The Writer in the Next Cubicle

I don’t know who you are, or where you’re from, but I know why you come here. Or at least, I think I know why you come here…

Cube Life

You’re probably another writer out there somewhere, maybe stuck in some situation you don’t want to be stuck in. Maybe you work in a bookstore and you’re dreaming of actually having something you write make it onto the shelves someday. Maybe you’re writing for a small website or a PR firm—but you wish you could put your skills to better use. Maybe you’re a teacher or a nurse and you’re thinking about writing on those precious days off. Maybe you’re between jobs and you’re hanging out at a diner journaling and thinking of starting to write some stories. Maybe it’s something else. I get it. So, today’s post, just maybe, will give you a little hope and a pocketful of courage to start writing more seriously—or to keep going. I certainly hope so.

So, here’s the thing you may not know about me: like many of you, I have a day job. That’s right. A regular 40-hours-a-week (up to 50-hours-a-week) gig that pays the bills. I work in an office with a bunch of other people who are generally quite nice. I wake up, commute in, fire up the PC and get to work, grab lunch, work some more and then head home. And I do it five days a week, Monday through Friday, just like any other working Schlub.

But I also have a little extra thing going. I write fiction on the weekends. And I’ve had some moderate success. I have had a few stories published here and there. And I keep writing, faithfully, every weekend. Creating more words and more stories. I can’t imagine giving it up now.

So, I wrote this post just because I want you to know I’m out there somewhere. That’s all. I’m out there. I might be in an office half way around the world from you. I might be in a nearby town or down the block from where you work. Or I might even be that guy just over the cubicle wall. That kind of quiet, but funny co-worker. (I hope!) But I write and it keeps me going and happy and undaunted no matter what the working world—or life—throws at me. And if I can do it, maybe you can too.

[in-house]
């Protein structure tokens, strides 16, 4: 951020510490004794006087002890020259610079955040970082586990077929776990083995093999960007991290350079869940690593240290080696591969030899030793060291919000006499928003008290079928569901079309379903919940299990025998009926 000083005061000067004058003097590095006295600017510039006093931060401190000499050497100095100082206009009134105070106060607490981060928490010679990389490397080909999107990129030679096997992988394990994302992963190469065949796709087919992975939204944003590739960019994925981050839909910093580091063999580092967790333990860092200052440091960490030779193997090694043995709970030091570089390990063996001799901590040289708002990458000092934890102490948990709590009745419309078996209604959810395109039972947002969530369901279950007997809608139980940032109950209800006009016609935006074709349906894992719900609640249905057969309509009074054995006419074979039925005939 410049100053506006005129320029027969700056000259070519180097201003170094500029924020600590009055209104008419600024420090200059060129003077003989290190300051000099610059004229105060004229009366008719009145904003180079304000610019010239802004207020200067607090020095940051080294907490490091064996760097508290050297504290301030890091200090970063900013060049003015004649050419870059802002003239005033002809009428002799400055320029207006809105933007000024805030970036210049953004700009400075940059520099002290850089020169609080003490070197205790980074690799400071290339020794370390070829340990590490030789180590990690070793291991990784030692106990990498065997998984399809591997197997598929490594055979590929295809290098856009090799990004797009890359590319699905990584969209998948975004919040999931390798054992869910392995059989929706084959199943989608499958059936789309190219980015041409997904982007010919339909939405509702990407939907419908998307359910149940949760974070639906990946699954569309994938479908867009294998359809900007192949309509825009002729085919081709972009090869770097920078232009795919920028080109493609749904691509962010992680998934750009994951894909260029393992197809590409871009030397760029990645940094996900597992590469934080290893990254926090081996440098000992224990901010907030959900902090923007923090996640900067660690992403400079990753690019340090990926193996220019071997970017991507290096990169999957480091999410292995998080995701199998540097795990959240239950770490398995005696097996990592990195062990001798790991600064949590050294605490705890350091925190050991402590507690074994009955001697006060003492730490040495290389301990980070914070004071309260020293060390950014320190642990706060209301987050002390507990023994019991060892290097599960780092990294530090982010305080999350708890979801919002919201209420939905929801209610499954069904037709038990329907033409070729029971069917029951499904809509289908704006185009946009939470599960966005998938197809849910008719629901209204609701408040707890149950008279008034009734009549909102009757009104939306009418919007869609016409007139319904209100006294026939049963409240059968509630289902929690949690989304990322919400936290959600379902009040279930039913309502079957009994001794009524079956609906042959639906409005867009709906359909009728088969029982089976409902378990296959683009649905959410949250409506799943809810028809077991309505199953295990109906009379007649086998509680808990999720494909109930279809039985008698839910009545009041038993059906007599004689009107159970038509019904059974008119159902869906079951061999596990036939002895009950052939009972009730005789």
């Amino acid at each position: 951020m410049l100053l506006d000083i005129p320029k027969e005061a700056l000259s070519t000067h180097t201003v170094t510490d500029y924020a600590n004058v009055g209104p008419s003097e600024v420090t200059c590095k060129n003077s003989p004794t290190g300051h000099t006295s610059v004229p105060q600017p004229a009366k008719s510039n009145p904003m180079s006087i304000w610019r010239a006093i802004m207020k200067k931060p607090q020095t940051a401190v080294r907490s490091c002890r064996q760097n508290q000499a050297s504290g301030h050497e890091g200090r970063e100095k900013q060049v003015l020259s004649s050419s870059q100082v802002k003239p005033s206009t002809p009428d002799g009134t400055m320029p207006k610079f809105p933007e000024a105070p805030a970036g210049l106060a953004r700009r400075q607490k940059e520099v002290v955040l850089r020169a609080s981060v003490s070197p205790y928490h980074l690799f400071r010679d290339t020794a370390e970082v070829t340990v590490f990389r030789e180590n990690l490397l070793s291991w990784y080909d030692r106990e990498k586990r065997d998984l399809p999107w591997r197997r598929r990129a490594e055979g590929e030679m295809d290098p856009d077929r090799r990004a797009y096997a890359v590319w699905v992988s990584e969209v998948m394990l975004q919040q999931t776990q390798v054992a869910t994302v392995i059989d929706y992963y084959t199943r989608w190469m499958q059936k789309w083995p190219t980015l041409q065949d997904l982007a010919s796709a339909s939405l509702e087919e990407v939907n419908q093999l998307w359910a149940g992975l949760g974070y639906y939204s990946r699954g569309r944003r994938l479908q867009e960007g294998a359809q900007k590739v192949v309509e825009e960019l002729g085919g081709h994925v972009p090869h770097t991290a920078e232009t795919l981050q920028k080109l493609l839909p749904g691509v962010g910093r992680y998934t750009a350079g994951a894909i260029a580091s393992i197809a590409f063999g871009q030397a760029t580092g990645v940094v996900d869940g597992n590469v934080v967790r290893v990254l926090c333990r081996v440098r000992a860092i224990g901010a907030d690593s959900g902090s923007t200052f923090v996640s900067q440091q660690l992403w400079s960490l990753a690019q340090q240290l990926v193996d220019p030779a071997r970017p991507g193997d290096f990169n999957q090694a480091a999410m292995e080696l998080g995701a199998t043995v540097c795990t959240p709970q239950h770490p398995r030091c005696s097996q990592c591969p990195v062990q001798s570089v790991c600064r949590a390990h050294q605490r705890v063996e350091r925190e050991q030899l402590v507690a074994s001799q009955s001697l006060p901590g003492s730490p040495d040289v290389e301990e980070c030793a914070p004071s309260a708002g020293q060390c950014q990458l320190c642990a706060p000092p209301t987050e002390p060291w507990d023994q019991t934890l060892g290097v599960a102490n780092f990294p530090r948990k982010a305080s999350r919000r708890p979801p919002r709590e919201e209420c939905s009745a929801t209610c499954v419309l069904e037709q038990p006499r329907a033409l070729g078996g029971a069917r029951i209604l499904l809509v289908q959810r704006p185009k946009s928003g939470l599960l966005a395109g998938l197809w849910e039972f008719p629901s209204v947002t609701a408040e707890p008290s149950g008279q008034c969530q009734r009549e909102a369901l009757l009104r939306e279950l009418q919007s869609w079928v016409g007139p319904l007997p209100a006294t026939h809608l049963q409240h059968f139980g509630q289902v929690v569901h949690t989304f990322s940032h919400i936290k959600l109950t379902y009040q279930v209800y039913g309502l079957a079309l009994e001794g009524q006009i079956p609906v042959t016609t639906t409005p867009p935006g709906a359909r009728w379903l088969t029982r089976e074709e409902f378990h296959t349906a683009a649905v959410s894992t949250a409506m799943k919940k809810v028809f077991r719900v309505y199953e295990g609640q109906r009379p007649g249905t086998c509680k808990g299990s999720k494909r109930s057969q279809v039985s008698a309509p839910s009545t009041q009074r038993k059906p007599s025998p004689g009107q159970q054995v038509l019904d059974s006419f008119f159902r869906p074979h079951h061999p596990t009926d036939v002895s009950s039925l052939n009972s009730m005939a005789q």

And not only that—you can do it right now, today, wherever you are or whatever situation you find yourself in. You, too, can write fiction. You don’t have to go to some school, or enroll in some workshop, or live in Brooklyn, or have the right connections, or writer buddies, or move to Bali. You don’t even have to quit your day job, if you don’t want to. If you have a little paper and a pen (or a computer and some electricity) you can go home and write tonight. (Or at least this weekend, like I do.) And as long as you have a good idea, put in the work, and aren’t too worried about the outcome—you can pound out a first draft. And then a second and a third and…someday finish your story.

I’m not saying it will be good, or that it will be published, or make money—but sitting down and staring at the blank page is the first step in writing any story. Getting it on the page, capturing it from the ether—minute after minute, hour after hour. It’s not easy, it never was. But don’t let those imaginary barriers surrounding you—often times ones you have created yourself—make you put off something indefinitely which you could be doing right now. Today.

Resolve to write, sit down and do it. As easy and hard as that is, it’s the only solution.

Best of Luck to You,


Before I go, I also wanted to add a little something about the passing of Ursula K. Le Guin. But I think there are others elsewhere who have done a far more admirable job than I could have. I’m listing them below, but before I go let me just offer this quote from her to get you even more fired up on writing:

“…we will be wanting the voices of writers who can see alternatives to how we live now and can see through our fear-stricken society and its obsessive technologies to other ways of being, and even imagine some real grounds for hope.”

Wow. I love that. Rest in peace, Ursula.

Here are some really great pieces about her:

1. A remembrance by Jo Walton from

2. A speech of hers from 2014.

3. Writing tips from her via the inimitable Chuck Wendig.

2 thoughts on “The Writer in the Next Cubicle

  1. Hell YES I’m writing for a small website or a PR firm—or rather, as a marketing writer for a small multimillion-dollar manufacturing company—but I sure do wish I could put your skills to better use. And I try to write every day: 1,100 words.


    1. Awesome! Hey man, if you’re writing over 1,000 words EVERY DAY, you’re doing pretty good. Keep it up, Man!

      Liked by 1 person

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